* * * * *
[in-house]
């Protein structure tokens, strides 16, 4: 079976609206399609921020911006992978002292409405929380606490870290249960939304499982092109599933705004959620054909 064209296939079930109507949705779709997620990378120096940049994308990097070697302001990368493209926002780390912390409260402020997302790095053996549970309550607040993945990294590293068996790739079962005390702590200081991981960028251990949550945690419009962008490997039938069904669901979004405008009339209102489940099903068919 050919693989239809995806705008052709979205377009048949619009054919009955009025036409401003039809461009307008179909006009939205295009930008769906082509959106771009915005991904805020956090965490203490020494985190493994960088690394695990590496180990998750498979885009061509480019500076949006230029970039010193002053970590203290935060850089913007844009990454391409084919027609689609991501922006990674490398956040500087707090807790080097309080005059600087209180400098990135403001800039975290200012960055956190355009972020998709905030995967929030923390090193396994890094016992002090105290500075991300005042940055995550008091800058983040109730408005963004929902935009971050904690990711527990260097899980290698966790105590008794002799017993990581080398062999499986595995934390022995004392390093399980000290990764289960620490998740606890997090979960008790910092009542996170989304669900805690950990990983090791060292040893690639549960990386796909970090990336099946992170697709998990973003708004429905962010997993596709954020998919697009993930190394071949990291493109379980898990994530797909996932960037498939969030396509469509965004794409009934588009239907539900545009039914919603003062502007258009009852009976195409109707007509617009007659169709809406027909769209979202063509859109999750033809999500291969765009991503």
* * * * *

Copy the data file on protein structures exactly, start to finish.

[in-house]
């Protein structure tokens, strides 16, 4: 079976609206399609921020911006992978002292409405929380606490870290249960939304499982092109599933705004959620054909 064209296939079930109507949705779709997620990378120096940049994308990097070697302001990368493209926002780390912390409260402020997302790095053996549970309550607040993945990294590293068996790739079962005390702590200081991981960028251990949550945690419009962008490997039938069904669901979004405008009339209102489940099903068919 050919693989239809995806705008052709979205377009048949619009054919009955009025036409401003039809461009307008179909006009939205295009930008769906082509959106771009915005991904805020956090965490203490020494985190493994960088690394695990590496180990998750498979885009061509480019500076949006230029970039010193002053970590203290935060850089913007844009990454391409084919027609689609991501922006990674490398956040500087707090807790080097309080005059600087209180400098990135403001800039975290200012960055956190355009972020998709905030995967929030923390090193396994890094016992002090105290500075991300005042940055995550008091800058983040109730408005963004929902935009971050904690990711527990260097899980290698966790105590008794002799017993990581080398062999499986595995934390022995004392390093399980000290990764289960620490998740606890997090979960008790910092009542996170989304669900805690950990990983090791060292040893690639549960990386796909970090990336099946992170697709998990973003708004429905962010997993596709954020998919697009993930190394071949990291493109379980898990994530797909996932960037498939969030396509469509965004794409009934588009239907539900545009039914919603003062502007258009009852009976195409109707007509617009007659169709809406027909769209979202063509859109999750033809999500291969765009991503």